When an offer is made
When an offer is made

What are your options?

After all the hard work of prepping your house for sale, staging the house, fitting showings into your schedule and more, you finally have an offer from a potential buyer. What to do now?

There are three options you have when an offer is made:

  1. Accept the offer. When you accept the offer, you are agreeing to proceed with the sale. This includes any contingencies that the buyer has written into the offer, such as, an acceptable inspection and appraisal of the house, their ability to procure an acceptable loan and homeowner’s insurance, among others.
  2. Make a counter offer. If you choose to make a counter offer, you are agreeing to certain terms of the offered contract, but wish to alter or change some part of the agreement. This could include a change in the price, any date or deadline, or any of of the other many terms and conditions written into the offer. Once you submit a counter offer to the buyers, they then have the choice to accept your counter offer, or submit a new proposed counter offer to your original counter offer, or reject it. Each counter offer becomes an addendum to the original contract, and the contract is only considered accepted once both parties have signed the last composed counter offer, agreeing to all terms proposed throughout the original contract and all counter offers. There is no limit to the number of counter offers you and the buyers may submit back and forth; however, you may also choose to reject any of the counter offers the buyers submit at any point in time, thus terminating the contract. The buyers also have the same option of rejecting any counter offer you submit to them, also terminating the contract.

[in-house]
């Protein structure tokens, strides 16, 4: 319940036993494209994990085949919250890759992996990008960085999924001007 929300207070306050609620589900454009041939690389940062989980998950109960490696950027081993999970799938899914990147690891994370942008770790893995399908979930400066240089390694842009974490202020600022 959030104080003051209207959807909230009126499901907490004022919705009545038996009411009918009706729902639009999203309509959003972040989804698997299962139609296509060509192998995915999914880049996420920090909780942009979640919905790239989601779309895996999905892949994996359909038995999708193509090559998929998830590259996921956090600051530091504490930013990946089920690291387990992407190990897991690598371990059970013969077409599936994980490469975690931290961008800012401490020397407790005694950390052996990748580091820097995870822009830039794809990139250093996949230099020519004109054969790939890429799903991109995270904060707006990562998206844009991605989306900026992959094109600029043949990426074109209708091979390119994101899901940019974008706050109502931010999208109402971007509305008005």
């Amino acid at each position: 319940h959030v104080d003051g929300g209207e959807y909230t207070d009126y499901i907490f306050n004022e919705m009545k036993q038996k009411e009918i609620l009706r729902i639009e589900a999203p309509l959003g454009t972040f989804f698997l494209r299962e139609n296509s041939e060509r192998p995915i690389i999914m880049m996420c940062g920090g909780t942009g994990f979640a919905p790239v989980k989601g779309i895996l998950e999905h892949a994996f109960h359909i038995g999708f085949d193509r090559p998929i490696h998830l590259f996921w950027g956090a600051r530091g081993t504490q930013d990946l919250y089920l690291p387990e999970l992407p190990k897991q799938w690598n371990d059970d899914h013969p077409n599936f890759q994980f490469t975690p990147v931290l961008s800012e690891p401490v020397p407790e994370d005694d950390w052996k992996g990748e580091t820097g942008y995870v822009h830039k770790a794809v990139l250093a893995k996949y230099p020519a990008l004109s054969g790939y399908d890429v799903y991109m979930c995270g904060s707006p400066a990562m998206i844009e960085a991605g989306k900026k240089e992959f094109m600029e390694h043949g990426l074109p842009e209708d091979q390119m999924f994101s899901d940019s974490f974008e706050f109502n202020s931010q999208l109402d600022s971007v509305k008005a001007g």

3. Reject the offer. You last option is to reject the offer. Rejecting the offer terminates all proposed terms of the contract. The buyers will move on to look at other properties, and your house will remain on the market until another offer is submitted.

As you can see here, there are a LOT of negotiations and possibilities involved when you receive an offer on your house. That is why it’s so important to make sure you hire a professional RE/MAX Alliance associate to help you navigate through all of the various contingencies and options available to you to make sure that you get top dollar for your house.

Generally speaking, the first offers are typically the best offers. While this isn’t always 100% true, studies have shown that the longer a house sits on the market, the less likely it is to get a full asking price offer.


The Home Seller’s Process

Are you getting ready to sell your home? If so, there are a few things that you will need to do to prepare the house for sale.

Through the Buyer’s Eyes
Seller’s Checklist
Tips for Selling your House
House Renovation Tips
Add Curb Appeal
Should you Sell or Remodel?
The Do’s & Don’t of Presale Updating
The Impact of Overpricing
Staging a Home
When an Offer is Made

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